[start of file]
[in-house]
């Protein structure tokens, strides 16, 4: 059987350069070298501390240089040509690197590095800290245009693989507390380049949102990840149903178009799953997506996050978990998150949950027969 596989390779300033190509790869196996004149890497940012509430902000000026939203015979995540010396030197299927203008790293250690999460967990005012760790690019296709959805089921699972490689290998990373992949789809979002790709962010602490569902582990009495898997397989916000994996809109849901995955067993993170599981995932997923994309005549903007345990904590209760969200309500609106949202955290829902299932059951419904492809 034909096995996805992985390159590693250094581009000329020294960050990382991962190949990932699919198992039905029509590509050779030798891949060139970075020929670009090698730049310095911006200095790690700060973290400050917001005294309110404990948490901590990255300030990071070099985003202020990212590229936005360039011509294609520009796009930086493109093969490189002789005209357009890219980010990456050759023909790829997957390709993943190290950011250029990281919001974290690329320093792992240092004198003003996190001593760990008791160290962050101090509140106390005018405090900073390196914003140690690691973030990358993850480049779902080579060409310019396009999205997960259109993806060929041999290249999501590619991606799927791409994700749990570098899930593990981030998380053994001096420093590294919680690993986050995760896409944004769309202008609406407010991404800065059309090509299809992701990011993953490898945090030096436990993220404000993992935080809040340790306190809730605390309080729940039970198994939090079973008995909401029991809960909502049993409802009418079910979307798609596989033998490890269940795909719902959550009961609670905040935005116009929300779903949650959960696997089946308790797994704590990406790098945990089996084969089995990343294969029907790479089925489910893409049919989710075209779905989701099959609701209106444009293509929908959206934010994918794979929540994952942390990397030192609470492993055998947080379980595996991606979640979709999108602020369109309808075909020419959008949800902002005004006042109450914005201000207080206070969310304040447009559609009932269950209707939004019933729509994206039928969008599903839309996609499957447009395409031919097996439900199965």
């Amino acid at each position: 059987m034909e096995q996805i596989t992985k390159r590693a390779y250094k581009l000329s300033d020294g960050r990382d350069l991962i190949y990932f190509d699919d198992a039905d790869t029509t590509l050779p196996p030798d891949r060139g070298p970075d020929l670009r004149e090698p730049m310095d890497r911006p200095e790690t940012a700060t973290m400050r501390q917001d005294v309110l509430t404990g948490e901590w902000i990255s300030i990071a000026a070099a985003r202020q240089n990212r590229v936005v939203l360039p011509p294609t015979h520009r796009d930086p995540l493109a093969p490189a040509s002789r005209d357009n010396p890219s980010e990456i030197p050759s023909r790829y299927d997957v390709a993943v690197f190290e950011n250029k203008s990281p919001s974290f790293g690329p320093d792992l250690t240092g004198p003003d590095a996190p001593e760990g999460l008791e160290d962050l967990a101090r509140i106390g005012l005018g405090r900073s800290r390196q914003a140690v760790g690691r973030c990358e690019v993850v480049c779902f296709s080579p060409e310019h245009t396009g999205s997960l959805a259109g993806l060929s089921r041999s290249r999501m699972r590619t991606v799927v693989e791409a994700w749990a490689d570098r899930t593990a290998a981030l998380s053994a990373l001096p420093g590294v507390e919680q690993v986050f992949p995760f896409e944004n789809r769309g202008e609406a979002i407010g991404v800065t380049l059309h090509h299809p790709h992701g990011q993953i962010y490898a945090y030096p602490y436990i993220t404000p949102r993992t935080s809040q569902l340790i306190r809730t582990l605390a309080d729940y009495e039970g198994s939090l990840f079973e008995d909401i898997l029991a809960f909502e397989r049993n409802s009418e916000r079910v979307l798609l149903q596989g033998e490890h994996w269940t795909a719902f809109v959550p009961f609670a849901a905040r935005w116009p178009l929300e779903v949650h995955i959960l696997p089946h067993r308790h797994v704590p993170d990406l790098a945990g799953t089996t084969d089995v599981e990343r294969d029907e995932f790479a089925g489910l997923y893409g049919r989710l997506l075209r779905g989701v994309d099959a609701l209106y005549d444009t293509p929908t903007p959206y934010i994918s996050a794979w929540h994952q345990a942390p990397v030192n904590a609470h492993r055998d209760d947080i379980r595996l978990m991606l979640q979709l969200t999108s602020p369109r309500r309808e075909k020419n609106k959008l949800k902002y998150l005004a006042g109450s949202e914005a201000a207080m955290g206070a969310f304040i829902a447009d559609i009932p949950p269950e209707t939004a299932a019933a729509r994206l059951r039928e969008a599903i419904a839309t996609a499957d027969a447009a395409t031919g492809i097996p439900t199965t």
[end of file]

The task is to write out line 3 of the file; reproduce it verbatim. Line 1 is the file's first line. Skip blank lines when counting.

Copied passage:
């Amino acid at each position: 059987m034909e096995q996805i596989t992985k390159r590693a390779y250094k581009l000329s300033d020294g960050r990382d350069l991962i190949y990932f190509d699919d198992a039905d790869t029509t590509l050779p196996p030798d891949r060139g070298p970075d020929l670009r004149e090698p730049m310095d890497r911006p200095e790690t940012a700060t973290m400050r501390q917001d005294v309110l509430t404990g948490e901590w902000i990255s300030i990071a000026a070099a985003r202020q240089n990212r590229v936005v939203l360039p011509p294609t015979h520009r796009d930086p995540l493109a093969p490189a040509s002789r005209d357009n010396p890219s980010e990456i030197p050759s023909r790829y299927d997957v390709a993943v690197f190290e950011n250029k203008s990281p919001s974290f790293g690329p320093d792992l250690t240092g004198p003003d590095a996190p001593e760990g999460l008791e160290d962050l967990a101090r509140i106390g005012l005018g405090r900073s800290r390196q914003a140690v760790g690691r973030c990358e690019v993850v480049c779902f296709s080579p060409e310019h245009t396009g999205s997960l959805a259109g993806l060929s089921r041999s290249r999501m699972r590619t991606v799927v693989e791409a994700w749990a490689d570098r899930t593990a290998a981030l998380s053994a990373l001096p420093g590294v507390e919680q690993v986050f992949p995760f896409e944004n789809r769309g202008e609406a979002i407010g991404v800065t380049l059309h090509h299809p790709h992701g990011q993953i962010y490898a945090y030096p602490y436990i993220t404000p949102r993992t935080s809040q569902l340790i306190r809730t582990l605390a309080d729940y009495e039970g198994s939090l990840f079973e008995d909401i898997l029991a809960f909502e397989r049993n409802s009418e916000r079910v979307l798609l149903q596989g033998e490890h994996w269940t795909a719902f809109v959550p009961f609670a849901a905040r935005w116009p178009l929300e779903v949650h995955i959960l696997p089946h067993r308790h797994v704590p993170d990406l790098a945990g799953t089996t084969d089995v599981e990343r294969d029907e995932f790479a089925g489910l997923y893409g049919r989710l997506l075209r779905g989701v994309d099959a609701l209106y005549d444009t293509p929908t903007p959206y934010i994918s996050a794979w929540h994952q345990a942390p990397v030192n904590a609470h492993r055998d209760d947080i379980r595996l978990m991606l979640q979709l969200t999108s602020p369109r309500r309808e075909k020419n609106k959008l949800k902002y998150l005004a006042g109450s949202e914005a201000a207080m955290g206070a969310f304040i829902a447009d559609i009932p949950p269950e209707t939004a299932a019933a729509r994206l059951r039928e969008a599903i419904a839309t996609a499957d027969a447009a395409t031919g492809i097996p439900t199965t």